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Daily Howler: Collins and Broder and all the Raccoons played a sick, stupid old ball game
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DAMNED FOR THE YANKEES! Collins and Broder and all the Raccoons played a sick, stupid old ball game: // link // print // previous // next //

RICH’S ODD BUT CONSTANT LAMENT: Three cheers to those around the web who landed hard on Rich and Dowd for their weekend columns! At The Prospect, for instance, Scott Lemieux pulled no punches in his stinging assessment of Rich. Our view? Liberals and Dems must learn to reject the oddball conduct of these pundits. Their disingenuous clowning has gone on for ten years. Rich and Dowd have caused great harm in the process. They seem willing to do so again.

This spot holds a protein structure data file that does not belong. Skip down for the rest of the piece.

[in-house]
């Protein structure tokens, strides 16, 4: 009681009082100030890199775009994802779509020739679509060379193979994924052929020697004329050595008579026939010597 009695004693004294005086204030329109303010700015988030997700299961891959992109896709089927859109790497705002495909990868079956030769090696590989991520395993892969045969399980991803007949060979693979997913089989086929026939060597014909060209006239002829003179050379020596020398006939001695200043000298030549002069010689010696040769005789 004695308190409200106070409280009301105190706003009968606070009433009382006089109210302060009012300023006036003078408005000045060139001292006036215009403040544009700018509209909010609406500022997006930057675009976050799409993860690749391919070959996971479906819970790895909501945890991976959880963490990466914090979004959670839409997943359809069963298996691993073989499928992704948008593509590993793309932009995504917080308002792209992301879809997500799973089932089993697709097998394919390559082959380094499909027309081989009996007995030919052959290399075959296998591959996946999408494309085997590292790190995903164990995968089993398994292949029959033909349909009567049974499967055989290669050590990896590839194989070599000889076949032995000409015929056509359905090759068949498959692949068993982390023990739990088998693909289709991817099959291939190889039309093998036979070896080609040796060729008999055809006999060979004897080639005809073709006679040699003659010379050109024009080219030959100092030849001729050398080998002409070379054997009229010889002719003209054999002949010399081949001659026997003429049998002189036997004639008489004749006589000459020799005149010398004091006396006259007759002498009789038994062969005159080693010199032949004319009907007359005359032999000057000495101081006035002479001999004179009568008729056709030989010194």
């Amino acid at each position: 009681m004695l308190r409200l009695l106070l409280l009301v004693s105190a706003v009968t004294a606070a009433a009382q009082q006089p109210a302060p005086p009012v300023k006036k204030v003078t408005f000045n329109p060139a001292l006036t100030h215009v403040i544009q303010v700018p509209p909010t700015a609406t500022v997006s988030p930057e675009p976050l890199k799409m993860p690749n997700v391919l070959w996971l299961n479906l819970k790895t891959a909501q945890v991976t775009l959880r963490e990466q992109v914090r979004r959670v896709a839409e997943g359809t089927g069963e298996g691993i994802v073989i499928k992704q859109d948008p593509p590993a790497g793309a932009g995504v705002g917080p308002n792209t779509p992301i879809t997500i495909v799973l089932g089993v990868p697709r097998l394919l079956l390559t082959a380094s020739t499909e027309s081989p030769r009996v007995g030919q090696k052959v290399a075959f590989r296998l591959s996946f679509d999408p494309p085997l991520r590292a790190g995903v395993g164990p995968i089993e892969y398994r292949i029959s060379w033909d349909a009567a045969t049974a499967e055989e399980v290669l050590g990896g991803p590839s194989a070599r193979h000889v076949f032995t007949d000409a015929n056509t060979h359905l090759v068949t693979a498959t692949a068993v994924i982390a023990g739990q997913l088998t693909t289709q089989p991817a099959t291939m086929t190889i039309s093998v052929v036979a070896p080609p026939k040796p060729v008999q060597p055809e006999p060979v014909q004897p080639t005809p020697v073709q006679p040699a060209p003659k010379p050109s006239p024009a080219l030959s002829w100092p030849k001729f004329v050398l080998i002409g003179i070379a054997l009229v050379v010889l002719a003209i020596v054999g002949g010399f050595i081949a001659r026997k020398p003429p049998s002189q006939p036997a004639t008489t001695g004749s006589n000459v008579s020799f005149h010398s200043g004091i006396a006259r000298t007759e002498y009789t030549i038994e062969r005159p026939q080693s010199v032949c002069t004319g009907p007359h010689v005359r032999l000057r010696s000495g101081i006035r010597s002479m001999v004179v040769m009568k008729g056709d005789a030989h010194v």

Other readers are simply puzzled, especially by Rich’s conduct. What is up with this puzzling man, several readers have asked. We’ll offer our thoughts again tomorrow. But first, as a bit of prologue, a quick review of that silly claim he just keeps aiming at Gore.

Clearly, Rich could recite it in his sleep—his claim about Gore, and Kansas, and evolution. Here’s how he expressed it in Sunday’s column, as he said that Hillary Clinton was making Gore’s same vile mistakes:
RICH (9/30/07): The Clinton machine runs as smoothly and efficiently as a Rolls. And like a fine car, it is just as likely to lull its driver into complacent coasting and its passengers to sleep. What I saw on television last Sunday was the incipient second coming of the can't-miss 2000 campaign of Al Gore.